Stationers' Register Established by royal charter in 1557 Trade guild Regulated various trades associated with the publishing industry Master of Revels Position in a royal household 1624 -- position taken over by Lord Chamberlain Reviewed manuscripts prior to performance Censored and licensed performances King Lear registered November 26, 1607 "as performed previously" Sources for Plot Samuel Parsnet -- "A Declaration of the Grievous Popish Imposters" Edgar's ravings e.g. names of the devils Geofrey of Monmouth 12th c. Lear does not step down; is reposed by rebellion 1590s -- King Lear (play) King insists that he has the right to marry his daughters off to whomever he pleases, but the youngest resists A new era for Shakespearean Plays Queen Elizabeth died 1603 Had refused to name an heir while she was monarch because she did not want to be a lame duck queen Supposedly named James to be her heir on her deathbed; no documentation, only the word of her advisors Succeeded by the Stewart Dynasty First cousin twice removed, King James VI of Scotland -->King James I of England Son of Mary Stewart, whom Elizabeth had executed ~20 years earlier for having conspired to seize the throne of England Represented union of the crown, not union of two nations Union between England and Scotland in 1707 Until then, the two countries remained separate: laws, churches Considered a foreign invasion by Londoners The Text Q1 Q2 -- substantially different from Q1 Folio Omits 288 lines or part lines found in the quartos Adds 133 lines found in neither quarto Two Lear Theory Differences are so great, could be read as separate plays Performance History Early Lear was unbearable; too painful 1642-60 -- Puritans take over the parliament and close the theaters 1960 -- Period of Restoration Theater begins Women allowed on stage Revived canonical plays intact As opposed to Shakespeare's time, when old plays were frequently stolen from, but not restaged 1681 -- Shakespeare is long dead Nahum Tate premiers new version of Shakespeare Removed the Fool Dramatically changed the ending to a happy one Saved Lear and Cordelia Cordelia married Edgar Lear reunited with faithful follower Kent Became the exclusive performance version of King Lear on the stage for 150 years 1823 -- Edmond Kean Restored the tragic ending Plot Fairy tale structure There once was a king with three daughters, and two of them were bad, and one of them were good The King asks his daughter how much she loves him "I love you more than salt" He adds savor to her life He is trivial Act 1 -- Precipitous Decline Beginning -- King has all power By the end of the first Act, he already begins to discover his error Fears he will go mad Shakespeare divests all previous explanations for the King Lear myth and makes it seem like Lear acts only on a whim Explanations through direction Decline toward senility, dementia; loss of power; extreme and universal fate of old age Division of the kingdoms as a lark, a joke; a familiar show of unreasonable behavior; everyone gets stuck, cornered in the midst of his whim when Cordelia refuses to make light and play along; accident was the key motivator of decline There is no such thing as retirement for a king; they only die, and only then does power transfer When a King becomes unfit for rule, there is no provision to transfer power King tries to divest himself of active responsibility while retaining the title and trappings of power Becomes that dowager that uses someone else's money; still alive when he ought to be dead; superfluous 1.2.46 Begins with a soliloquy like Richard III's Does bastard birth make me evil, or am I evil despite the stars? Edmund's letter forged to be Edgar's "Bitter to the best of our times; keeps our fortunes from us 'til our oldness cannot relish them" "Have his revenue forever" Leftover age -- do away with father to enjoy the father's wealth and title while they are young enough to find pleasure in it This fear is so prevalent in the age that, despite no previous evidence, Gloucester can easily believe it; he already possesses that fear "Nothing" -- the present letter; represents presence of something untoward Gloucester calls Edgar "unnatural villain;" worried about portents that forebode some larger calamity The fully-formed 'Double Plot' e.g. Polonius' Laertes and Ophelia to Claudius' Hamlet King and his daughters to Gloucester and his sons Early plants the stress fracture/flaw in the family: Edmund's "breeding"; "do you smell a fault?" Gloucester boasts about it: "Is this not your son, my Lord?" "His breeding hath been at my charge" "I got him out of wedlock" "There was a lot of sport in his getting" Assignment for Wednesday Write and turn in to GSI List 5 instances of "nothing" in King Lear; a variety of wordplay and concept/action "Nothing will come of nothing" -- Lear x2 0 -- you are nothing, but I am a fool Void between two crowns Cordelia's silence (1.1.87) Lear's self-knowledge: he hath ever but slenderly known himself Nothing above (fate, Gods, stars) makes Edmund evil The empty hearth with no bushes for cover from the thunderstorm; plainness Eclipses: Gloucester's ill portents Cordelia Not willing to say things she does not mean Will not flatter her father's vanity Refuses to explain "Nothing will come of nothing" You will not get your inheritance if you do not speak Lear disinherits her, disowns her, banishes her, threatens violence to Kent for supporting her (his most loyal follower) "Kill they physician, and the fee bestow upon the foul disease" Physicians: Cordelia and Kent To shame Cordelia, offers her as "nothing" to Burgundy No dowry; Burgundy wimps out Lear won't even "insult" the King of France with the offer, but France takes her for her inherent value The two daughters who win see volatile anger that could as easily turn on them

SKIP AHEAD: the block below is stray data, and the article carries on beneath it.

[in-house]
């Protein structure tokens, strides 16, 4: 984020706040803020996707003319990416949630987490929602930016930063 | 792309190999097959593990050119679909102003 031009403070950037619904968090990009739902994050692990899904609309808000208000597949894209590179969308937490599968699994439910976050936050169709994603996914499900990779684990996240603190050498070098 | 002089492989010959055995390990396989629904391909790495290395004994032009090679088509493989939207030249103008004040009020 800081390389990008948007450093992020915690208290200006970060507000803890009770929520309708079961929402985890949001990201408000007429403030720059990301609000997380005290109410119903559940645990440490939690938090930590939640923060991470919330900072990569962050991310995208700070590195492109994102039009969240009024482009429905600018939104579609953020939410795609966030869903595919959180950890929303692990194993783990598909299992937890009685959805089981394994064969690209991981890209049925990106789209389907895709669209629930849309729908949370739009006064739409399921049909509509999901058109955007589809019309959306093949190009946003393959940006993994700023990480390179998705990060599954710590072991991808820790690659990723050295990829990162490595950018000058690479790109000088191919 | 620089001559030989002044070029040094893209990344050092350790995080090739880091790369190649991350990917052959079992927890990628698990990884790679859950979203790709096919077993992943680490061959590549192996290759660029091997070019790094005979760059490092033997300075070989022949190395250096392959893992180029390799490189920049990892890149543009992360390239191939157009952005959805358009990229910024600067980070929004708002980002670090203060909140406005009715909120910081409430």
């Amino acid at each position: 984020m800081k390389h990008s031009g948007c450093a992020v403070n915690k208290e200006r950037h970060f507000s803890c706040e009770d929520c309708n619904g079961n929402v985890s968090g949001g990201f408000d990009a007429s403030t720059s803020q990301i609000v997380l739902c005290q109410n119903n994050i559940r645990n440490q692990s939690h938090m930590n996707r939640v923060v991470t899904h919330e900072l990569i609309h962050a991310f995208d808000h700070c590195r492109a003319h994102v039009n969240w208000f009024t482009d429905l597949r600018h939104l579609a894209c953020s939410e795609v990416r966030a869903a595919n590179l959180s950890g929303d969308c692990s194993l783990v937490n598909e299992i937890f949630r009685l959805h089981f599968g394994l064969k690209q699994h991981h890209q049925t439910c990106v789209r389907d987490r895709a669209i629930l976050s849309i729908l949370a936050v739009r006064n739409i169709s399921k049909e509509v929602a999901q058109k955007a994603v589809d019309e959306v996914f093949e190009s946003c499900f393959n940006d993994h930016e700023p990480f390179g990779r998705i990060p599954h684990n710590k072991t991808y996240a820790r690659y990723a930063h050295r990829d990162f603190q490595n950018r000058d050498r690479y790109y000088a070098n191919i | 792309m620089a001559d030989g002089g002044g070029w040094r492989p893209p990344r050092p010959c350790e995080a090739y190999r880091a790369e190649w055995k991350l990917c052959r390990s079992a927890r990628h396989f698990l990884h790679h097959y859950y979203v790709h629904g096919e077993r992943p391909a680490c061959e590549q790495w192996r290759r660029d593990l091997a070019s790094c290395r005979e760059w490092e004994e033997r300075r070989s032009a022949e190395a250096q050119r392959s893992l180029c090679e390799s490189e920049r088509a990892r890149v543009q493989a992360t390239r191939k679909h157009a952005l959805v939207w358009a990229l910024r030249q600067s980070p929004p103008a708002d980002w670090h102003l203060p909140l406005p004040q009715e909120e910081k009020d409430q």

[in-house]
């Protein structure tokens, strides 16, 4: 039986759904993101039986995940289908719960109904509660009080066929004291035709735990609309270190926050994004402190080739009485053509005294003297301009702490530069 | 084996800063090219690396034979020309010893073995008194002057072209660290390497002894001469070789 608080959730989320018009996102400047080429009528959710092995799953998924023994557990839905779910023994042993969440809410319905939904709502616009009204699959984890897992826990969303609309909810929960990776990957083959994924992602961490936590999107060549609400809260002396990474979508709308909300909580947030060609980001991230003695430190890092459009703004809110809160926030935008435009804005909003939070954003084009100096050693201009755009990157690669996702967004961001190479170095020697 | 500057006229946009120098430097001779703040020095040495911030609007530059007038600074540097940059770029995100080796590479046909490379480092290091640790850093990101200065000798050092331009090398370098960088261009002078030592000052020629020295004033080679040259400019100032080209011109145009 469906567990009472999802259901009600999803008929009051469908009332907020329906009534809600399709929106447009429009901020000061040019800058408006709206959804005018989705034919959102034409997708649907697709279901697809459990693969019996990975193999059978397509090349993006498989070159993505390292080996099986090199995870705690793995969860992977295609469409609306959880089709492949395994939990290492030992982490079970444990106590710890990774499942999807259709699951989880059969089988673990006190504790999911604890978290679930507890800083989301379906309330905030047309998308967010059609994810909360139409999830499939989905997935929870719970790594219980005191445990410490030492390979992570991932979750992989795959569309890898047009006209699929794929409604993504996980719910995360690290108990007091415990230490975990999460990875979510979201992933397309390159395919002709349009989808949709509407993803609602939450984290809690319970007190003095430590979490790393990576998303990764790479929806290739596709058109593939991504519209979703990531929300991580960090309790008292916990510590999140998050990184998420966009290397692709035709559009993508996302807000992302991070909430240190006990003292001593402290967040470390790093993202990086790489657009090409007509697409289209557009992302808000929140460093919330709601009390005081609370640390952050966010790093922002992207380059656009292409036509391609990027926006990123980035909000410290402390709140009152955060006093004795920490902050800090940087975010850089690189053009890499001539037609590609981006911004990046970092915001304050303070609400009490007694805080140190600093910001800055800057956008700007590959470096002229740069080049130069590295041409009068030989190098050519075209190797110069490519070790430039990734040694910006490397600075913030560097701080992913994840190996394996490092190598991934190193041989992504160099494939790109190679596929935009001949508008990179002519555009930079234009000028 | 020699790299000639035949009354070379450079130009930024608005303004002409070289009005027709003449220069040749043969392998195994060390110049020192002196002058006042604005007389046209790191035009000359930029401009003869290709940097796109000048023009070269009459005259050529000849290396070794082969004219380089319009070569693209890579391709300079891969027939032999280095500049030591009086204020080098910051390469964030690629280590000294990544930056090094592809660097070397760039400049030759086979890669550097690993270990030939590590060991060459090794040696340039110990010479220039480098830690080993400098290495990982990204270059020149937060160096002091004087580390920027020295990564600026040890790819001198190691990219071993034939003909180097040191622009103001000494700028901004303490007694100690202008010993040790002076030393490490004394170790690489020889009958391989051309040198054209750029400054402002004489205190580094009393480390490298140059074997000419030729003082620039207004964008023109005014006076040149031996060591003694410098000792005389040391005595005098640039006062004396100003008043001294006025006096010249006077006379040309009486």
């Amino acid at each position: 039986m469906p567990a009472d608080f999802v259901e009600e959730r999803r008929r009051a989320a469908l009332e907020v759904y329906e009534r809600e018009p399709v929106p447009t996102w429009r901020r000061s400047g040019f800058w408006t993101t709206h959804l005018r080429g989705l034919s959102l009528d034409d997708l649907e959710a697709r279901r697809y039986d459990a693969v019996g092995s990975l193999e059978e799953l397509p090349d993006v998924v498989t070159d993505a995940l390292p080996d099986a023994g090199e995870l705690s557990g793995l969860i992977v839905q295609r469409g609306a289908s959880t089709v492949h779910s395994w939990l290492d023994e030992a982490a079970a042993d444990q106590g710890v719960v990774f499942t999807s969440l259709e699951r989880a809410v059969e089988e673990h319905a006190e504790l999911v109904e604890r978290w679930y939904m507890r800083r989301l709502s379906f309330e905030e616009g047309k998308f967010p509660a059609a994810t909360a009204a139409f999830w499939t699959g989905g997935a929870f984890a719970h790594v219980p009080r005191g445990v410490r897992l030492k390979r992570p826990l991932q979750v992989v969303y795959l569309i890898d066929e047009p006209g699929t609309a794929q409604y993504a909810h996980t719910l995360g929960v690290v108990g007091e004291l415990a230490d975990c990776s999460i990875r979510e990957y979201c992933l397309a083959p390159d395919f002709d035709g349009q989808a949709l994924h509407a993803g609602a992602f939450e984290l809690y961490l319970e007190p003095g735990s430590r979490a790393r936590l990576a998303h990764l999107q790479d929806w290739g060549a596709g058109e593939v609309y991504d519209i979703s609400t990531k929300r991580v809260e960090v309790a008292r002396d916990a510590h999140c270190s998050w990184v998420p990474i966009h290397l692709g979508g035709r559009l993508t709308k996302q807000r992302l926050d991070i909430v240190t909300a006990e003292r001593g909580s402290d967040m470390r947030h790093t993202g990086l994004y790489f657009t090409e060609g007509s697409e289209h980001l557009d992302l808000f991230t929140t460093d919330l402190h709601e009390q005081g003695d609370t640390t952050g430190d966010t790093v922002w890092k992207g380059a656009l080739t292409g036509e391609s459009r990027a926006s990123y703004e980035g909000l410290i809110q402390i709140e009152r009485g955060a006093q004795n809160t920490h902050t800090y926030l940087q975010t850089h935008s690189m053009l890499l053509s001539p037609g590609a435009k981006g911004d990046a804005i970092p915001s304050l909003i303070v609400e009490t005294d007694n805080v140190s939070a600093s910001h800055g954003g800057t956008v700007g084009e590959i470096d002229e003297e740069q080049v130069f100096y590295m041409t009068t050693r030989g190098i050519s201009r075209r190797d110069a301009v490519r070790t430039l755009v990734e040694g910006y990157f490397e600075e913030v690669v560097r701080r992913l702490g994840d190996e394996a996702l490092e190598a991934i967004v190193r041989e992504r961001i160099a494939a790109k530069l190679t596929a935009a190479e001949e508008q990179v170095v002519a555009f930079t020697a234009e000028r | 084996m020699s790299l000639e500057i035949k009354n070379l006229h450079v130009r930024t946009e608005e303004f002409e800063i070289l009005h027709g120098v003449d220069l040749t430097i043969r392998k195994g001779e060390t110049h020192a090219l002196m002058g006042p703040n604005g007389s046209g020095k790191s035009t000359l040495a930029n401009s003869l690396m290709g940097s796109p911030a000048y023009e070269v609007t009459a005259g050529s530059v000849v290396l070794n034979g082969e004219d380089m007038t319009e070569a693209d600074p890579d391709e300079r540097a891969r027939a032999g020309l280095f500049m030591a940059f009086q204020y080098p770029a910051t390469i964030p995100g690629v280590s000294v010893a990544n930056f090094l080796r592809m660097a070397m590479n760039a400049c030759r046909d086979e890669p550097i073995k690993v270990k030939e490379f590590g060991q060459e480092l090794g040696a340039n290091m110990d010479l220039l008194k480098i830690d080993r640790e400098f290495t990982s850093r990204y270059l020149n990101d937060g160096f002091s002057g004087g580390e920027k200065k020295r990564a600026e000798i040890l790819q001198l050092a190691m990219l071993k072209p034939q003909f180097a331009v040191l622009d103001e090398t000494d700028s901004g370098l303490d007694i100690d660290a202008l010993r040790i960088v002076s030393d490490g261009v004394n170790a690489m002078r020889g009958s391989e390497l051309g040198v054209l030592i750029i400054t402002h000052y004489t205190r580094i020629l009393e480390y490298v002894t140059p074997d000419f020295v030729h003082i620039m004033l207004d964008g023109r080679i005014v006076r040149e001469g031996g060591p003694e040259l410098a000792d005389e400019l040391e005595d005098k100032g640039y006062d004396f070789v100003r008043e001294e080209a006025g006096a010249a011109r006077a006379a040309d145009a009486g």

Want to see the other 3 page(s) in King Lear?JOIN TODAY FOR FREE!